Photo by Albert Elm. (7)
© Albert Elm

Interview by Adèle Vicaire & Laura Ungur, photos by Albert Elm.

Photo by Albert Elm. (6)
© Albert Elm

The simple, yet personal, events of his everyday life and the encounters with the new surroundings, which he is constantly facing, are the elements that rule Albert’s universe of photography. He is a young Danish artist that cut off the strings that held him close to his home town and moved to Scotland, where he is currently studying Fine Art Photography at the Glasgow School of Art. After a three years period of constant work of taking photos as he was used to, he decided to put himself into a weak and vulnerable spot and try something new. That is when he agreed to join his friend on the Trans-Siberian railway adventure, hoping to expand his artistic horizon. His analogue shots roughly unveil a pure instinct of curiosity and restlessness. He skillfully fuses black and white with colored pictures creating an intricate aesthetic that you are drawn to look at over and over again. A natural element of kitsch seems to be constantly present in his work, which takes you by surprise and ends up being accepted, even considered beautiful, as it is wrapped into this unknown territory that is yet to be discovered. We asked Albert a couple of questions and tried to decrypt his work and unravel the stories that lay behind each project.

Photo by Albert Elm. (5)
© Albert Elm

What does photography mean to you? What does it enable you to do?

Photography means a lot to me. I’m a very restless person and photography somehow gives a purpose to my restlessness. Taking pictures is a great excuse to engage myself in the everyday life and transform each day into a special one.

What is it that makes one a “good” photographer/artist from your point of view?

I personally prefer photography and Art in general when it’s intuitive. The photographers I admire the most, all seem to take pictures as if it is/was a part of their life. I think photography and Art in general works best when it triggers a feeling of natural curiosity. Or simply when it communicates recognizable human emotions.

What do you need in order to get / stay inspired?

I started out just taking pictures of my daily life, surroundings and encounters, which ended up being my project What sort of life is this, but after doing that for three years, I felt a need to get out of my comfort zone and push my boundaries further. I decided to join my friend who was doing a project on the Trans-Siberian railway. Since then I have been seeking out inspiration in all the corners of the world. I think it’s magical to see things for the first time, so I try to use that in my work.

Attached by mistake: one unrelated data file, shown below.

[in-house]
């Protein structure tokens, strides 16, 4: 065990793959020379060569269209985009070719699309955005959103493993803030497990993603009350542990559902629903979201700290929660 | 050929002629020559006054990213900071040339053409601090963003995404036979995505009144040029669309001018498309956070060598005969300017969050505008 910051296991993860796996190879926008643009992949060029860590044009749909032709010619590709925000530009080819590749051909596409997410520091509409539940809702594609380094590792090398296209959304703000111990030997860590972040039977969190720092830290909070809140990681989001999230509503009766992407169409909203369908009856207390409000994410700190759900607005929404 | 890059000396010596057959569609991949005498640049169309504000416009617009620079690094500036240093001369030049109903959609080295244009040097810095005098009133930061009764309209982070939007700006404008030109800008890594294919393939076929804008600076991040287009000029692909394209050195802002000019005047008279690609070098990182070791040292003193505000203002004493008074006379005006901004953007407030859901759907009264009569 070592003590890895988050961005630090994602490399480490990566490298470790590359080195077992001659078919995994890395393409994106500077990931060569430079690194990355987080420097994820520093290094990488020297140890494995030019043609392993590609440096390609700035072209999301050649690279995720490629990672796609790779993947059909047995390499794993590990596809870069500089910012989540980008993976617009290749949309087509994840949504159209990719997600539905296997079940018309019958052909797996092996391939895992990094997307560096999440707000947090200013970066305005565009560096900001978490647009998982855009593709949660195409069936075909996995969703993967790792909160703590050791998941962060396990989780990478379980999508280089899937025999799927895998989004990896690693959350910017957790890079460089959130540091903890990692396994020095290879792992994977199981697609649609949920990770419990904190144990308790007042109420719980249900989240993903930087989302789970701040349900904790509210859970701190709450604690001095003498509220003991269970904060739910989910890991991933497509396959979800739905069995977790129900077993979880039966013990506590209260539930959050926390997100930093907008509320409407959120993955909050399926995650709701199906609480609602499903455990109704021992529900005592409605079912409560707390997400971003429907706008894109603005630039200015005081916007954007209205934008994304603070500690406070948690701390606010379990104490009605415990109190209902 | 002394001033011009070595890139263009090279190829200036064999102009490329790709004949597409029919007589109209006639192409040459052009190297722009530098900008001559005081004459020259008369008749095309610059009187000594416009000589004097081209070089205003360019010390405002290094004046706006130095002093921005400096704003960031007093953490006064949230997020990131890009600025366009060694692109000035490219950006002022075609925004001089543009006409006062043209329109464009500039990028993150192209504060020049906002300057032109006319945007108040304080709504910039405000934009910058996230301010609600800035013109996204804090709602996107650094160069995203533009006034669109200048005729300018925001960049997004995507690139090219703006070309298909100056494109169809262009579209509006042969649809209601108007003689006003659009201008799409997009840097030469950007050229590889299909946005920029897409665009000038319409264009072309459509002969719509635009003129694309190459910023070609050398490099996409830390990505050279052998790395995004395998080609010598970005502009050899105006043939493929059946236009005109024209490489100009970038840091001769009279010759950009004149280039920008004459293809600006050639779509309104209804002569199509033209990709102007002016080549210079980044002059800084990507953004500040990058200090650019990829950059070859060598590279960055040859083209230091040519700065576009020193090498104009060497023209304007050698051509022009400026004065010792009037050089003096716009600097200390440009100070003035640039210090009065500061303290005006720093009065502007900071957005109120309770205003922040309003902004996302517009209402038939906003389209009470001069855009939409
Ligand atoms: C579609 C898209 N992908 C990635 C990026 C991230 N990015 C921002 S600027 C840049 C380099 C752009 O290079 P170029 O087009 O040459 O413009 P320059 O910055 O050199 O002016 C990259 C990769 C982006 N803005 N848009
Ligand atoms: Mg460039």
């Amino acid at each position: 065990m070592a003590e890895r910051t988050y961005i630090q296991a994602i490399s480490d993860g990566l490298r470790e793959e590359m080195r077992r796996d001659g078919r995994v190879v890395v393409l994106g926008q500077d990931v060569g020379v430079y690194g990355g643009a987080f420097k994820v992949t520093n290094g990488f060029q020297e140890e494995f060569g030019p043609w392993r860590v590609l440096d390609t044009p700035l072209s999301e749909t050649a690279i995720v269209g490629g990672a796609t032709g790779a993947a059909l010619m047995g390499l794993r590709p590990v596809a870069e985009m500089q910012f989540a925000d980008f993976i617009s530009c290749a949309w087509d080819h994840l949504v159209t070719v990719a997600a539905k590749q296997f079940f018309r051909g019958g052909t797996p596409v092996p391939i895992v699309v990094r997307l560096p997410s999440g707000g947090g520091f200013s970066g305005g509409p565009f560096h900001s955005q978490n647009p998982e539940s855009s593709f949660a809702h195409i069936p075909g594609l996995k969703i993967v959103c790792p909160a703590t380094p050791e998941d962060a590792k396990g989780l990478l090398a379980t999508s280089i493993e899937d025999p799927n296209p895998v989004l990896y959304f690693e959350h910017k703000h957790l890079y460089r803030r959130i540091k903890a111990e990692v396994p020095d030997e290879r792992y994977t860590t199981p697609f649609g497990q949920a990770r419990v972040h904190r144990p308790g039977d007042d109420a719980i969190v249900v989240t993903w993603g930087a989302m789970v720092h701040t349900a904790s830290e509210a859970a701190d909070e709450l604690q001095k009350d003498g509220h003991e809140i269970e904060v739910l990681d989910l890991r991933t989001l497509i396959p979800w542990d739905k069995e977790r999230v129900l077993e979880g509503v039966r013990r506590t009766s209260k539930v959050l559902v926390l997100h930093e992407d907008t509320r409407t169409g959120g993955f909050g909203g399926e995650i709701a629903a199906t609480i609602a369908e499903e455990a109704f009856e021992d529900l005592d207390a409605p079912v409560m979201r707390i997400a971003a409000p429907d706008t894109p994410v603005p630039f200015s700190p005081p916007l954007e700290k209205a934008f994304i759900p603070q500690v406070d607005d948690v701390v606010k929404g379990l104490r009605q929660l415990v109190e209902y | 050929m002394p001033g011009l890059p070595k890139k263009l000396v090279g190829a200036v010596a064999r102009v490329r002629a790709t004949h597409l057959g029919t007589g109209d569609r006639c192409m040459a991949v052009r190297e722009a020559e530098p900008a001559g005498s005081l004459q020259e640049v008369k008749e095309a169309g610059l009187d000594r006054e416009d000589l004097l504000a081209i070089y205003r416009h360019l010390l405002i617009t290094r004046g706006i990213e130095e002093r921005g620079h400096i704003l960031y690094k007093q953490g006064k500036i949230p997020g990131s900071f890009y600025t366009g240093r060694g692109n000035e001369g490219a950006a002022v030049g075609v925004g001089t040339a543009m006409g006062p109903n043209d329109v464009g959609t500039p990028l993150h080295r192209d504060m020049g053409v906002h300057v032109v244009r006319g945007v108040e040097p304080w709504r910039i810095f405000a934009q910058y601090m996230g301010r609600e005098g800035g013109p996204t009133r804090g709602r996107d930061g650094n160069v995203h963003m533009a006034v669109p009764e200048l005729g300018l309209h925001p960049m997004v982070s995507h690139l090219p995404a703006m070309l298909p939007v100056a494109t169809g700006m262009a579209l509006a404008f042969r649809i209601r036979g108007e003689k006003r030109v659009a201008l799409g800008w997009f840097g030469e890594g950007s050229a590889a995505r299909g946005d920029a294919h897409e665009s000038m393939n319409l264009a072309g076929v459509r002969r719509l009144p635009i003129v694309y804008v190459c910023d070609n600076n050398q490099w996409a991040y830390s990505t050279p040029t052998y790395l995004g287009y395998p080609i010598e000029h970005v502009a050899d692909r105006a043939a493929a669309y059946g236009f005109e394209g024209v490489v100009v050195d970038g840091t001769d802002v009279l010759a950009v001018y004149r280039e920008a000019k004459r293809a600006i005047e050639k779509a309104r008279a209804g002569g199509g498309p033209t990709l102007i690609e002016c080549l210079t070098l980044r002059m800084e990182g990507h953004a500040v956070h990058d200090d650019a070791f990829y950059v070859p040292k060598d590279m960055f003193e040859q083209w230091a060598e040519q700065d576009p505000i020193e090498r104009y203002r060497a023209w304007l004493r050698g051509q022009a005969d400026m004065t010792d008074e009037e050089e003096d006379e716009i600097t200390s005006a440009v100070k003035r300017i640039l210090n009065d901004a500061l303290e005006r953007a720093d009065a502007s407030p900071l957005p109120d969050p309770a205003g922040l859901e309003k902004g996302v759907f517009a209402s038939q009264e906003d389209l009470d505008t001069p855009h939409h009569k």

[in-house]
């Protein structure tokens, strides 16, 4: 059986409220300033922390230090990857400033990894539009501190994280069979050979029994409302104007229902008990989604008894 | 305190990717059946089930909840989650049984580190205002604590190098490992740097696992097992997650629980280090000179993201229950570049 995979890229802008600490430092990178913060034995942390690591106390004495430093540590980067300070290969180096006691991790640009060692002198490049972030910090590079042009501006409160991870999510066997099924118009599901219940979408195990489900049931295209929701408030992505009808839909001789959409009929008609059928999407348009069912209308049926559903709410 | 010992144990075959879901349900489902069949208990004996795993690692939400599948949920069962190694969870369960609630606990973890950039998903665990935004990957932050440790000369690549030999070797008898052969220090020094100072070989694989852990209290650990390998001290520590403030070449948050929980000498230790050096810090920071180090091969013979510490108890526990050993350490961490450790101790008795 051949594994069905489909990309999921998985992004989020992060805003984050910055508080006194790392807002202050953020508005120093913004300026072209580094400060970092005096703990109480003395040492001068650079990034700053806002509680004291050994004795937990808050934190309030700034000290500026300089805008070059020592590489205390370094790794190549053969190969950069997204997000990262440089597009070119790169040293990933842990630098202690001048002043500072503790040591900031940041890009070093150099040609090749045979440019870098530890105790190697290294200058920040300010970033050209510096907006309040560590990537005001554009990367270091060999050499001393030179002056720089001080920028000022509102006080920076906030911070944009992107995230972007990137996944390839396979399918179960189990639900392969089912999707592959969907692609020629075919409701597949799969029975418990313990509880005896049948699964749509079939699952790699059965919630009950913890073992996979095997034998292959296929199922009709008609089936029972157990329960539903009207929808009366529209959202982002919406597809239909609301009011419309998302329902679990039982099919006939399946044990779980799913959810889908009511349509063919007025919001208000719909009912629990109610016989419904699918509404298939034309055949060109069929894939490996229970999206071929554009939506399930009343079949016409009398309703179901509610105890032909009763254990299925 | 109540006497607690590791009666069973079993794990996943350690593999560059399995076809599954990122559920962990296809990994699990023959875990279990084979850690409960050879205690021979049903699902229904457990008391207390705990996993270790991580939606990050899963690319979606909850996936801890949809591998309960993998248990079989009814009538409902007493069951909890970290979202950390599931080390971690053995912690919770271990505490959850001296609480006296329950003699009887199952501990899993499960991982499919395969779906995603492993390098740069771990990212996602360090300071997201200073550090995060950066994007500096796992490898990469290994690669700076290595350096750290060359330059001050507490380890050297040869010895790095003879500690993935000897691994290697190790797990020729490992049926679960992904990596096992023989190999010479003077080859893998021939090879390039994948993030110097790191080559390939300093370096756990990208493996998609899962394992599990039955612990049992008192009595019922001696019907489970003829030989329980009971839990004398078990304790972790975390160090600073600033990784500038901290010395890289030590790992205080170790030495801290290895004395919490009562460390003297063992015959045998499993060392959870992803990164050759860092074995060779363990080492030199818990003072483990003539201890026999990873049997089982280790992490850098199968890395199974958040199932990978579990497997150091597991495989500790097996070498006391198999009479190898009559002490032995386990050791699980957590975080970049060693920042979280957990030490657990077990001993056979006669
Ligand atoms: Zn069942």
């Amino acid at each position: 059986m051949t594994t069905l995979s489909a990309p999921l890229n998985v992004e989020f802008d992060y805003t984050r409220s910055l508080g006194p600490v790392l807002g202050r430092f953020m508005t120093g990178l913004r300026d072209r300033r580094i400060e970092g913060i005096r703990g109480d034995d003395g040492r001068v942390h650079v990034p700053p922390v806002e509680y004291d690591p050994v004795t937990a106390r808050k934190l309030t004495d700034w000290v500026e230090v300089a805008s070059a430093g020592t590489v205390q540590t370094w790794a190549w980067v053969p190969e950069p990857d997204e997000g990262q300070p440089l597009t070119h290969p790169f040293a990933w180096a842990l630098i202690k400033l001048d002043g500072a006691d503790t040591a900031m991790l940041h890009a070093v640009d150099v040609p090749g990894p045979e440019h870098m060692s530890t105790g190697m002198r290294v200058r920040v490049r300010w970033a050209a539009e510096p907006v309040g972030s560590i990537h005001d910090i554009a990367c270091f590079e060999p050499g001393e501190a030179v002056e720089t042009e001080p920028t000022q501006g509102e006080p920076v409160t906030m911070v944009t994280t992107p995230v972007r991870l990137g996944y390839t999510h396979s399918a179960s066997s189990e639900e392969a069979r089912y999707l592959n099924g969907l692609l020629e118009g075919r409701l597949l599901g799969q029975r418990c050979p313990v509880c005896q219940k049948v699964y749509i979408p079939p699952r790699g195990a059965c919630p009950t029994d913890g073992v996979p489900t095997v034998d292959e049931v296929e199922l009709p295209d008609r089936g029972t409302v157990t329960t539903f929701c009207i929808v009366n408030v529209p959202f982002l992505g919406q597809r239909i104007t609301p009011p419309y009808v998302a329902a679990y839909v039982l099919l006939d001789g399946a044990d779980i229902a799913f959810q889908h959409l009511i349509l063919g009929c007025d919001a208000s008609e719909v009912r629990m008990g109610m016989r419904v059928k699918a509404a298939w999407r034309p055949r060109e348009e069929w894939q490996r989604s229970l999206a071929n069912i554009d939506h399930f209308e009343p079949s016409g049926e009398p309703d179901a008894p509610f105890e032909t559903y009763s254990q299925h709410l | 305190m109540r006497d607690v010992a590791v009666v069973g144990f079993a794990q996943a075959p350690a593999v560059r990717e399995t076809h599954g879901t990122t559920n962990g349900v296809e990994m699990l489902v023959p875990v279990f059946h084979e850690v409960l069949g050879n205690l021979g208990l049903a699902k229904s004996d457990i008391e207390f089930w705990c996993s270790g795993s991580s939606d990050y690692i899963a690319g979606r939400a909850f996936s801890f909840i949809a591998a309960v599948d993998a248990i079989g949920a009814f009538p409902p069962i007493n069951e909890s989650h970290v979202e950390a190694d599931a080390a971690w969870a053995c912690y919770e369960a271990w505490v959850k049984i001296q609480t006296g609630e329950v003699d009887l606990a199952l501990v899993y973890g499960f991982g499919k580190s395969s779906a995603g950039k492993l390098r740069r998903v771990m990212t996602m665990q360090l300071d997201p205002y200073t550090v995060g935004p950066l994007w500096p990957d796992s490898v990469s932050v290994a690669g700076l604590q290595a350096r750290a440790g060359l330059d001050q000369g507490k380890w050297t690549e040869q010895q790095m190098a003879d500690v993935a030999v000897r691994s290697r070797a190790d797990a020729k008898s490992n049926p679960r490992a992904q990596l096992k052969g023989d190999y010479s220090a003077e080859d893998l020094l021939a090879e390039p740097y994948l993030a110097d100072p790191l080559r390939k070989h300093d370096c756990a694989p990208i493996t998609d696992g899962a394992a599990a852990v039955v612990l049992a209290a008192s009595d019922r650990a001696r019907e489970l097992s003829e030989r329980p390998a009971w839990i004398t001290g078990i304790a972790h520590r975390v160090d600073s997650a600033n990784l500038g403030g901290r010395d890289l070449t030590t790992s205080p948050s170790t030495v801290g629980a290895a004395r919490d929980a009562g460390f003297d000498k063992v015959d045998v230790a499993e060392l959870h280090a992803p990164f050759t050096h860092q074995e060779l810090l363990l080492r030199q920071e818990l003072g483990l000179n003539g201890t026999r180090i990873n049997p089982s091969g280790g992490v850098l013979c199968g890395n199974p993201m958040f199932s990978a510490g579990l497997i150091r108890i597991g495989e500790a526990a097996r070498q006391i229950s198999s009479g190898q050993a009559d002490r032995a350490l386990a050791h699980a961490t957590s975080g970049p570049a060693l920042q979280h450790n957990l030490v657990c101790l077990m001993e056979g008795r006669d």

Also I’m fortunate to have many friends who work with Art and photography. I think it’s really inspiring and motivating to see how other people work and develop. Plus it means a lot to have someone close, who knows you and your practice, to talk to when you get stuck or if you doubt something.

Photo by Albert Elm. (4)
© Albert Elm

Are you more influenced by places or people?

Both. My environment and the people in it are important in my work. Anything or anyone that catches my attention, really. It can be anything that I think tells something interesting about life.

What is it that catches your eye? What are you looking for through your camera lens?

I use photography as an extension of my own curiosity. I like to think of photography as something I grew up with. The camera helps me understand the world around me better. Or leave what I don’t understand for later in life, when I maybe know better. I believe it’s the same feeling people have when they use a diary.

I think what I am doing now isn’t much different from what I did when I was 15 years old, walking around in my neighborhood taking pictures. The only difference is that my horizon has moved as I have grown up a little and that I have become more aware of what I’m doing.

Primary colors are an element that often captivates me and triggers my eye. I think they are fun to work with and represent a good starting point when taking a picture.

Photo by Albert Elm. (3)
© Albert Elm

I would like to ask you about a specific picture you took with the fox and the silky haired ginger. Would you like to describe or explain it with your own words, telling the story behind it?

The picture is called Vilja, and is named after the fox in the picture. It’s from my last trip to Siberia when I was working on my project, Fish Out of Water. Our local contact told us that he knew a girl with long red hair who had a fox, and that she was OK with being photographed. It made me very excited and I just couldn’t wait to capture those two together in my work. The picture I selected from the film rolls came out pretty much like I had imagined it would. It is taken in the university/research town Akademgorodok just South of Novosibirsk in Siberia. As far as I know, domesticated foxes had been a project in progress in the town since 1959. But the girl Irina mostly keeps Vilja as her pet.

Photo by Albert Elm. (2)
© Albert Elm

Do you have a dream? Would you like to share it?

My dream is simply to be able to work with my photography without being too limited. I would like to have my work displayed in books and exhibitions and see people enjoying it.

What direction are your current projects taking?

I am going to Dubai in February to shoot a project that focuses on success, wealth and the victims that pay the price for it. I want to tell a more specific story that would go along side for my other long term projects. The plans is also to use some of the images I shot in India this summer, which I am working on at the moment and are part of the series Fish Out of Water.

Photo by Albert Elm. (1)
© Albert Elm

Read more about Albert Elm in Dry Magazine issue IV.